S&P500 went up this week as the economic data showed signs of slowing inflation. Short covering continued, and both the S&P500 and Nasdaq hit the new high of the year.
Inflation: Core consumer price index (CPI) increased by only 0.16%, which is the smallest increase since 2021. Producer price index (PPI) also recorded the smallest increase since 2020. Both of them pointed to the signs of cooling inflation.
Rebalance: Due to the special rebalance announcement of Nasdaq, investors are taking more interest in the equal-weighted ETF. The announcement is about the overconcentration in the index, and it would like to tackle the issue by redistributing weights from large-cap to the other constituents.
China’s Headwind: CPI in China remains unchanged while PPI dropped 5.4% YoY, the largest decline since 2015. Investors are concerned about the deflation and slowing economic growth. More speculation around the potential stimulus that will be implemented in China.
*Data as of market close. 5-day change ending on Friday.
VIEW FROM THE STREET
Goldman Sachs: Price of tech stocks that trade at high multiples jumped significantly this week, mainly driven by the expectation of falling interest rates. The discounting impact on future earnings is smaller, supporting the higher current prices.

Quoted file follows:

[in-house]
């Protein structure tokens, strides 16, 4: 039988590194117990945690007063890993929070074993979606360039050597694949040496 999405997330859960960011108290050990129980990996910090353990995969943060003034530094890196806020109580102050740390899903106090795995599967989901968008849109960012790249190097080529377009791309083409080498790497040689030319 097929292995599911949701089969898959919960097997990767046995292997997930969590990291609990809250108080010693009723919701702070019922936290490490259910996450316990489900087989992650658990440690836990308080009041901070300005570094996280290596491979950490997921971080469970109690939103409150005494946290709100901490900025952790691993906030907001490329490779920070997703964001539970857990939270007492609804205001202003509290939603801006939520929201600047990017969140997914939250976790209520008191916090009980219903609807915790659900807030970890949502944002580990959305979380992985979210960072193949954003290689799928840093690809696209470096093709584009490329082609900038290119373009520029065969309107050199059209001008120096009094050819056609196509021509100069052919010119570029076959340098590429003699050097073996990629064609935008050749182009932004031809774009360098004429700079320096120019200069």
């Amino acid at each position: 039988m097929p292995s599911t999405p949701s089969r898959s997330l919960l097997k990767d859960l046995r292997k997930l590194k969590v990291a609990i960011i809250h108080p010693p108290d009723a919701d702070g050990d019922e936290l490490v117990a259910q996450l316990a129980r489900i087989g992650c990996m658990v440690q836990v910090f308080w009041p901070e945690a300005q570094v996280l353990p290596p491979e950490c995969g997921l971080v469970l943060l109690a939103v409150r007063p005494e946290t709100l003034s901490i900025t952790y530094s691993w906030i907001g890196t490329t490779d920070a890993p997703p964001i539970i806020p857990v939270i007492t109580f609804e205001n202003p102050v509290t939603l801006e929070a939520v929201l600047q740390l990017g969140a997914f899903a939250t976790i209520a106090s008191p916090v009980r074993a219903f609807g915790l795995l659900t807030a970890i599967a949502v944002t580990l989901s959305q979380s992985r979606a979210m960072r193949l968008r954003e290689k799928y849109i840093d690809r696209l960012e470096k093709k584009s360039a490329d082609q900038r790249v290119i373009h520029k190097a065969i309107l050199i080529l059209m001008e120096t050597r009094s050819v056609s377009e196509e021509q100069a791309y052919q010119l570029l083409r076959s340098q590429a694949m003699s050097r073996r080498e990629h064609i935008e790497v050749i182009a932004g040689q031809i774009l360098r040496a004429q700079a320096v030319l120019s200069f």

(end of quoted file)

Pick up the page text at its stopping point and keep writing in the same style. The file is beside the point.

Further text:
UBS: Equal-weighted US indices are attractive if the economic data continues to support the case of a soft landing. In contrast, the market-cap-weighted US indices are having a high idiosyncratic risk due to high concentration in a few tech names.
Goldman Sachs: As the market expects the likelihood of a full-blown distress cycle to be lower, the unsecured bonds are likely to outperform. The low supply of unsecured bonds compared to secured bonds, especially for high-yield bond issuance, is another technical support for unsecured bonds.
Standard Chartered: Bond yield is likely to peak after the lower-than-expected inflation data. Market is expecting a “dovish hike” of 25bps in the coming meeting and a pause in the one after. Be aware of the CPI and PCE reports between the two meetings.
J.P. Morgan: The strong labor market helped to support consumption in the first half of the year. However, the momentum in labor market is beginning to cool down, showcased by indicators like JOLTS job openings and private employment.
Standard Chartered: The inflation-adjusted rate, aka real rate, is tightening due to slowing inflation. It is already above the neutral rate, which is the rate that keeps the economy from overheating. The fast pace of hikes in the previous year is starting to impact the job markets.
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